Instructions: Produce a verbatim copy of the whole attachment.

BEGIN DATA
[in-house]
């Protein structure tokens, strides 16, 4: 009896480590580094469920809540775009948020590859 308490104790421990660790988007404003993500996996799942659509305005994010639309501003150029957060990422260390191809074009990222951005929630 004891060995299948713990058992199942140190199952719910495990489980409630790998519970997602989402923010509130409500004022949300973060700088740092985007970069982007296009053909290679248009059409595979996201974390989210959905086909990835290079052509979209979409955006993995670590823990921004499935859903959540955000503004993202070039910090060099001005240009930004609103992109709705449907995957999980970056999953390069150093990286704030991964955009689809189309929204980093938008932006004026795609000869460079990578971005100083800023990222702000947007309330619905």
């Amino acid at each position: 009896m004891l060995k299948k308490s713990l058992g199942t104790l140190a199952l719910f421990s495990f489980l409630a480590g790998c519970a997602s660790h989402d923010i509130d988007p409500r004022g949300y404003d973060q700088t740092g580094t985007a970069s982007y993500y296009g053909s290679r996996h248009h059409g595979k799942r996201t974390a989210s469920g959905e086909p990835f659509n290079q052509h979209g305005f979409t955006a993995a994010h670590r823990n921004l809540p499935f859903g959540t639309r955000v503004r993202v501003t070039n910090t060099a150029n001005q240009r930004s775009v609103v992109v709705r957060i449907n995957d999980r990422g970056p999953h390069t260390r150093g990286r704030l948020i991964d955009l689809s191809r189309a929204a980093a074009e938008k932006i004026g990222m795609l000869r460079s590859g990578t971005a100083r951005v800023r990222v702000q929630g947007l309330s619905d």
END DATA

[in-house]
């Protein structure tokens, strides 16, 4: 009896480590580094469920809540775009948020590859 308490104790421990660790988007404003993500996996799942659509305005994010639309501003150029957060990422260390191809074009990222951005929630 004891060995299948713990058992199942140190199952719910495990489980409630790998519970997602989402923010509130409500004022949300973060700088740092985007970069982007296009053909290679248009059409595979996201974390989210959905086909990835290079052509979209979409955006993995670590823990921004499935859903959540955000503004993202070039910090060099001005240009930004609103992109709705449907995957999980970056999953390069150093990286704030991964955009689809189309929204980093938008932006004026795609000869460079990578971005100083800023990222702000947007309330619905």
């Amino acid at each position: 009896m004891l060995k299948k308490s713990l058992g199942t104790l140190a199952l719910f421990s495990f489980l409630a480590g790998c519970a997602s660790h989402d923010i509130d988007p409500r004022g949300y404003d973060q700088t740092g580094t985007a970069s982007y993500y296009g053909s290679r996996h248009h059409g595979k799942r996201t974390a989210s469920g959905e086909p990835f659509n290079q052509h979209g305005f979409t955006a993995a994010h670590r823990n921004l809540p499935f859903g959540t639309r955000v503004r993202v501003t070039n910090t060099a150029n001005q240009r930004s775009v609103v992109v709705r957060i449907n995957d999980r990422g970056p999953h390069t260390r150093g990286r704030l948020i991964d955009l689809s191809r189309a929204a980093a074009e938008k932006i004026g990222m795609l000869r460079s590859g990578t971005a100083r951005v800023r990222v702000q929630g947007l309330s619905d």